"Today there is a pressure cooker in terms of the ability to provide people and capital to fix the loss-mitigation problem, so that's the first pressure point that provides an opportunity to realize revenue and profits," Brown said. "There's a very tight marriage coming together of both the outsourcing and management of servicing assets."

Moreover, because IBM is not originating mortgages and also does not maintain mortgage servicing rights, it isn't seen as a direct competitor to lenders, he said. Its clients in the origination business include Coastal Federal Credit Union of Raleigh and Tree.com Inc.'s LendingTree Loans.

One question competitors have raised is whether IBM complies with Federal Housing Administration guidelines that require underwriters to work for a mortgage lender and make the final decision of whether to approve a borrower. An IBM spokesman said that clients have the ability to log into IBM's system and perform the one specific underwriting task, while IBM does 90% of the pre- and post-closing work on FHA loans.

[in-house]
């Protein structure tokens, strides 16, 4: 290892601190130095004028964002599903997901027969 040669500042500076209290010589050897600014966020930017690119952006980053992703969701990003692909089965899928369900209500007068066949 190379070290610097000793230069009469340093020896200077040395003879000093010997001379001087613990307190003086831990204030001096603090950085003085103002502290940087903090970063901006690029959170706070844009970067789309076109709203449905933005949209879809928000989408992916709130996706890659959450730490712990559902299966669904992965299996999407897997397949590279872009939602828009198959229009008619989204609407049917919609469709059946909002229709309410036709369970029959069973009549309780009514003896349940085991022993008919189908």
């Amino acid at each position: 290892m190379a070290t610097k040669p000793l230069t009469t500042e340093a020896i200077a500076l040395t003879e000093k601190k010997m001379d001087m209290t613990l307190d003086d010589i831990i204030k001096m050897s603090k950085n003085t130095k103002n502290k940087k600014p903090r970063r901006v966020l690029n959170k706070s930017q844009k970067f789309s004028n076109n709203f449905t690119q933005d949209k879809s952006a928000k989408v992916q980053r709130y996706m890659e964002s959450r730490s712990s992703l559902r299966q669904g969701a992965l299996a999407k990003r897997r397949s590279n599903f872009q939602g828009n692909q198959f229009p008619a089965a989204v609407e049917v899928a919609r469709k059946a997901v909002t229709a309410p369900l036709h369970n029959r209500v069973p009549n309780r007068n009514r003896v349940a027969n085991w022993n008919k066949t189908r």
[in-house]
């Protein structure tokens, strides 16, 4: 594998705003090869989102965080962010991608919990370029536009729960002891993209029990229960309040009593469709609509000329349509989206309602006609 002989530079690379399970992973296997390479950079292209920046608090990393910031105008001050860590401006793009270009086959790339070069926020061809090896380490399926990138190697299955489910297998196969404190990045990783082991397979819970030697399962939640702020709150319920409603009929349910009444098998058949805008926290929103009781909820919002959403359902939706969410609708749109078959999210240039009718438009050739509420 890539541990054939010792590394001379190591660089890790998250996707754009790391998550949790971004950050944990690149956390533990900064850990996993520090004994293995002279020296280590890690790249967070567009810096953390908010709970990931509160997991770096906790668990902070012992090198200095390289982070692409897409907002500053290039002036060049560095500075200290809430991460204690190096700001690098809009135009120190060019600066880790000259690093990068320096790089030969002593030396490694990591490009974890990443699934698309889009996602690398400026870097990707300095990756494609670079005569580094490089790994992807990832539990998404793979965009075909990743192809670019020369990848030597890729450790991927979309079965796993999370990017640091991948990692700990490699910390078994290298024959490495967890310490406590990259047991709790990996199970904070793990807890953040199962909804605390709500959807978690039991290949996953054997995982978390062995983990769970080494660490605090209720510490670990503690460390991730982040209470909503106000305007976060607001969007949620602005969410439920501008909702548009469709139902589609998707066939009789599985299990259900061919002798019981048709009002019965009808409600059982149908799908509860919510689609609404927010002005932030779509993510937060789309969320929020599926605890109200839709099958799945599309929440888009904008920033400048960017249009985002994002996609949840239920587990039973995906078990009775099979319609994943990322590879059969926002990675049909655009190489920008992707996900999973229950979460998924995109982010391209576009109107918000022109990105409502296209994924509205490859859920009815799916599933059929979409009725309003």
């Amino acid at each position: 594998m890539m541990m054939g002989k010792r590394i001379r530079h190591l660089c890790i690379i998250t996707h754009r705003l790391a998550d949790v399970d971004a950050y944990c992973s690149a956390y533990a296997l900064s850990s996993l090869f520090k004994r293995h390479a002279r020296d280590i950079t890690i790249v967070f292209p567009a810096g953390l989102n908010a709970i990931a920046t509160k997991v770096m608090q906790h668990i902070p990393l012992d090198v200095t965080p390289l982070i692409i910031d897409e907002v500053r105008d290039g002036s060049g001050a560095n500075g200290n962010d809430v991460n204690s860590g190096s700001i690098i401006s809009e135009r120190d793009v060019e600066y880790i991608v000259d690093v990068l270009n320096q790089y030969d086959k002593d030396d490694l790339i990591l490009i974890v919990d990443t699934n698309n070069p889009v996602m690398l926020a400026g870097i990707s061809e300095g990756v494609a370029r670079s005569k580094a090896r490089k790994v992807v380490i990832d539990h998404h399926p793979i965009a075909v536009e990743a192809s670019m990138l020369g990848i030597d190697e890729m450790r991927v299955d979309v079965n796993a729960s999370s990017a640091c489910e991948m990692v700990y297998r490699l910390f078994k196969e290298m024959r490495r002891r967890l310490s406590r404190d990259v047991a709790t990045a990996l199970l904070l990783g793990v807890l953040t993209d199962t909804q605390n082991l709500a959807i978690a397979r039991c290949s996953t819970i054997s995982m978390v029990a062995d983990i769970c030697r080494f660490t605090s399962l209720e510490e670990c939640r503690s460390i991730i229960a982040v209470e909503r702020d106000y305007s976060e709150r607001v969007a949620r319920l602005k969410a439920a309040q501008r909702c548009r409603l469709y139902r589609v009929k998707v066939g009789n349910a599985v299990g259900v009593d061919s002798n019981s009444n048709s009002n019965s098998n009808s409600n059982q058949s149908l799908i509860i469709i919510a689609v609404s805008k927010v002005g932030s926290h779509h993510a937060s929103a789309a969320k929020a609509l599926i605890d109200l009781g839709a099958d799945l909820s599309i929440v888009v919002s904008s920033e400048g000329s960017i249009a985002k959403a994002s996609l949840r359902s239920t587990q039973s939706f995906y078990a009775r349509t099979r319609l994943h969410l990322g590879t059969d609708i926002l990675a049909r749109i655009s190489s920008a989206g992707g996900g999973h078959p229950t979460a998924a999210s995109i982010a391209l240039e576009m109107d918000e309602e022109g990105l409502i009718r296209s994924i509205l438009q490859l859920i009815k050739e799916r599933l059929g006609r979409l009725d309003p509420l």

(IBM agreed to buy Wilshire Credit from Bank of America Corp., and B of A kept the servicing rights to roughly 127,000 loans in Wilshire's portfolio, with balances totaling about $18 billion. B of A inherited Wilshire Credit in its Jan. 1 purchase of Merrill Lynch & Co.)

Some observers caution that nothing is a slam dunk, even for a company with pockets as deep as IBM's.

Mary Kladde, the founder and CEO of Titan Lenders Corp., a Denver back-office fulfillment provider that competes against IBM, said many mortgage executives have tried — and failed — to automate all the steps in the mortgage process.